A screenshot showing the top half used for displaying a stereo audio sample, partially obscured by a welcome screen. The bottom half contains a number of buttons and a large TechnoSound Turbo II logo.

It is a pity that I did not get this version of the software with my sampler. While it still has a number of quirky things (like not showing a busy pointer when busy) it is considerably easier to use and has in this incarnation become a capable piece of software. The number of effects to be used on the recorded audio as well as the number of real-time effects has increased and during my brief usage to test it out for this article it worked well on my both my Amiga 500 as well as on my Amiga 1200.

Audio Master

Until ProTracker gained its own build-in sample editor, AudioMaster was my software of choice for editing samples. The screenshot below shows the main AudioMaster screen with my short stereo test clip from the examples section loaded:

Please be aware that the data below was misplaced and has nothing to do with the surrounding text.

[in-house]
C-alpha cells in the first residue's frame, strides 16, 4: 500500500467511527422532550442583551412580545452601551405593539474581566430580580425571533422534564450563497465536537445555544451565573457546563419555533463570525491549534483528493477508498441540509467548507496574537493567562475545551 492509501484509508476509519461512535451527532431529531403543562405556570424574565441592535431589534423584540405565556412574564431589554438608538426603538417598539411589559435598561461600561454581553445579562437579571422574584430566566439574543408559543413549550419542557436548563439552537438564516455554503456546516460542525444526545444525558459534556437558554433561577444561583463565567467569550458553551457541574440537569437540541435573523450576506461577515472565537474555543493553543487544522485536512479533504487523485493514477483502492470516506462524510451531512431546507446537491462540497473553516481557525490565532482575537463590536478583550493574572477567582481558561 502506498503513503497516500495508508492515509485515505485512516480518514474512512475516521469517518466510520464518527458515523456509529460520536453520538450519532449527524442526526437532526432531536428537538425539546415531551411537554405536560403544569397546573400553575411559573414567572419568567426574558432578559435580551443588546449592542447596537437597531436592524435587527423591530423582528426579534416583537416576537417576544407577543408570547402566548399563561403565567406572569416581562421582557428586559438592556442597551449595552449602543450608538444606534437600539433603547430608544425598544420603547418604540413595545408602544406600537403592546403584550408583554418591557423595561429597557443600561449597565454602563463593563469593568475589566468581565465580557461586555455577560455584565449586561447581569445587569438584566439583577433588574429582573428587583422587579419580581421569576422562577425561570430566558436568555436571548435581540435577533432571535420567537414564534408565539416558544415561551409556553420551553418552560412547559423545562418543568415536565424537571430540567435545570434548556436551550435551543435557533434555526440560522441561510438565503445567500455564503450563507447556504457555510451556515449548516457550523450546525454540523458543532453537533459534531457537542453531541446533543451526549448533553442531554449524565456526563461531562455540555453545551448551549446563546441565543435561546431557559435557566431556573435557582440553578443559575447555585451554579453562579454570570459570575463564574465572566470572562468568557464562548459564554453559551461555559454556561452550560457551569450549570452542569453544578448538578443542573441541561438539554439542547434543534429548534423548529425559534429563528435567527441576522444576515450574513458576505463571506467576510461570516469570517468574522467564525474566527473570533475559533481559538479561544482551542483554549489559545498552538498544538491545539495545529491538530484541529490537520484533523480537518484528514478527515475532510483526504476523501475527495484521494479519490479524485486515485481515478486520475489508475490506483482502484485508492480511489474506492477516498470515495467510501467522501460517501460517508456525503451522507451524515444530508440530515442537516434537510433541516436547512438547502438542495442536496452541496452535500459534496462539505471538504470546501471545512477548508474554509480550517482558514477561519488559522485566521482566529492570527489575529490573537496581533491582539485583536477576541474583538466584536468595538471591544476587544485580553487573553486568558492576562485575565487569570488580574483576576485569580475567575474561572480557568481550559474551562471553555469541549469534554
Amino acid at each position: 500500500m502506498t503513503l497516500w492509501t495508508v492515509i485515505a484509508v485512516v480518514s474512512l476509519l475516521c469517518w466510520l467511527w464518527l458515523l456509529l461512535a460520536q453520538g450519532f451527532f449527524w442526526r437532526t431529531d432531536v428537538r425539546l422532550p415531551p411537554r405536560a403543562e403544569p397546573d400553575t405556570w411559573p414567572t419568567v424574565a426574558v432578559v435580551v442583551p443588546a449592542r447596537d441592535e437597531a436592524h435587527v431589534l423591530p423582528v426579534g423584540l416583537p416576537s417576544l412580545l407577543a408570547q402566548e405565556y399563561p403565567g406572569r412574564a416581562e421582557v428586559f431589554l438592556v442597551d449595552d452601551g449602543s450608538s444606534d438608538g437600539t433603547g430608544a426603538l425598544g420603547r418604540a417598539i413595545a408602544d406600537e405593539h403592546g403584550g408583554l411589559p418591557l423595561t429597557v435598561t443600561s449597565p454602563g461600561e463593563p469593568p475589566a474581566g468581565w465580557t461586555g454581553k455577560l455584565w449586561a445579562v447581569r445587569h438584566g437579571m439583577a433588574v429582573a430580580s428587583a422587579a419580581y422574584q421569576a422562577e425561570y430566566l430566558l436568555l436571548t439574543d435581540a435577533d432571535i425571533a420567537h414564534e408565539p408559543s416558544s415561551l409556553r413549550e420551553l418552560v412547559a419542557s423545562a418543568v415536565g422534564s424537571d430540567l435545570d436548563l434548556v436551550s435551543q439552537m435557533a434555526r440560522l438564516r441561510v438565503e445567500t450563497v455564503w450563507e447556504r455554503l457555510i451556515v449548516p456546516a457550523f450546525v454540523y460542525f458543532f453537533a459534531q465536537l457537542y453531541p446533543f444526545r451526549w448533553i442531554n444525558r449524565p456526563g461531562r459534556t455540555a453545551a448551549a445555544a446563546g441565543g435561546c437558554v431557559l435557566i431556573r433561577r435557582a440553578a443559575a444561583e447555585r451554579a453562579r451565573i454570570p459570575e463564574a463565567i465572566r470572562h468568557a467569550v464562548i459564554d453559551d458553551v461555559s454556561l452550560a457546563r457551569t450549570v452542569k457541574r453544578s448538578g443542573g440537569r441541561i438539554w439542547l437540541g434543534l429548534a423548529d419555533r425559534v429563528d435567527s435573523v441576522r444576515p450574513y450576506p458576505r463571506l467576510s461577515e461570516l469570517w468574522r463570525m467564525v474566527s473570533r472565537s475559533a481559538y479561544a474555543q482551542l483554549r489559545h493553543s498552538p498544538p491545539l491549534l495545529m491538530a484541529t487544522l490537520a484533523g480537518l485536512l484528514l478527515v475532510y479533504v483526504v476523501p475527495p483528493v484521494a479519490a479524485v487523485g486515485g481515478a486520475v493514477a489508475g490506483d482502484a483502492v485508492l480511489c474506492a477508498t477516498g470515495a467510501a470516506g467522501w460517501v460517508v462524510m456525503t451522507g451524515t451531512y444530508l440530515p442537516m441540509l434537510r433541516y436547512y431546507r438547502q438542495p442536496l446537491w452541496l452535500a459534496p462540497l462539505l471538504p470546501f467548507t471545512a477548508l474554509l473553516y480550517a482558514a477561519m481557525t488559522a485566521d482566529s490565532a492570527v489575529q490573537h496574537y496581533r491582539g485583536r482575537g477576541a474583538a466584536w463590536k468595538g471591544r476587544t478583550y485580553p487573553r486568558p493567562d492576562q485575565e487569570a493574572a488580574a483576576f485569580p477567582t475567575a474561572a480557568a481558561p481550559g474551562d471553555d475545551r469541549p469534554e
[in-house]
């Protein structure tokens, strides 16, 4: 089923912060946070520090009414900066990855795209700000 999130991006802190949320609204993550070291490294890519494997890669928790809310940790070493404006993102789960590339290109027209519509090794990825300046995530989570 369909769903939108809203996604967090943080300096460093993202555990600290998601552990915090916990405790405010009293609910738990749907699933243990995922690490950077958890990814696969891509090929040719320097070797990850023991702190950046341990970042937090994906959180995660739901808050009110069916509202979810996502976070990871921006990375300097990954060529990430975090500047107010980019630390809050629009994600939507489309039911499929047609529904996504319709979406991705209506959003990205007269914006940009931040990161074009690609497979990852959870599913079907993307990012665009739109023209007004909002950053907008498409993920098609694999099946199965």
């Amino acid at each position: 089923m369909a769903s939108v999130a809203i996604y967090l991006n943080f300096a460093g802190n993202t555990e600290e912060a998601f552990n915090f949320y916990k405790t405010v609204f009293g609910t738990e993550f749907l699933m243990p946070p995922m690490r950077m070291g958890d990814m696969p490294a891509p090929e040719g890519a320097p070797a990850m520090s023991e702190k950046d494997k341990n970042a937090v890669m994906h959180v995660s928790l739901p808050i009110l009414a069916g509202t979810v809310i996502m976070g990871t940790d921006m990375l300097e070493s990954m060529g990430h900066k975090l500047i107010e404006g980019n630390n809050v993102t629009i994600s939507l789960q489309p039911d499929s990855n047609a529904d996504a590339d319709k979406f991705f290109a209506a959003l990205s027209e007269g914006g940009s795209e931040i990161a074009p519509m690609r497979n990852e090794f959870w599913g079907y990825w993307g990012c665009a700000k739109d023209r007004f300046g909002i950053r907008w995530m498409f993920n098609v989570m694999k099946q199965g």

A screenshot showing the top half displaying a stero audio sample. The bottom half contains a number of buttons and a large Aegis AudioMaster IV logo.

The program uses standard Intuition menus and buttons and the user interface works the same way modern audio editors (like Audacity) do today. Since all I needed was simple sample recording and editing, the ease-of-use of AudioMaster for me trumped the much larger functionality provided by the TechnoSound software.

AudioMaster contains a number of functions that are really useful when trying to create audio samples that are to be used as instruments. The "seek zero" function tries to find a zero crossing in the audio, which is a useful place to cut/paste without getting a "pop" or "tick" sound at the cut. The "seek loop" function helps with creating a sound that loops with itself, for example for creating something mimicking a synth's "string" type of instrument.


This first audio file is the original audio that was played back on an Ubuntu PC and sampled by the Amiga using the TechnoSound Turbo sampling cartridge:

I can only apologise for for the (intended) cheesiness of the sample!

The following audio files were recorded from the the audio output of the Amiga 500. Each of these files uses one of the TechnoSound V2.9 software's real-time effects:

Menu Effect Sample
Echo MegaEcho
Echo Reverb
Echo Room
Synth Legless
Synth Dalek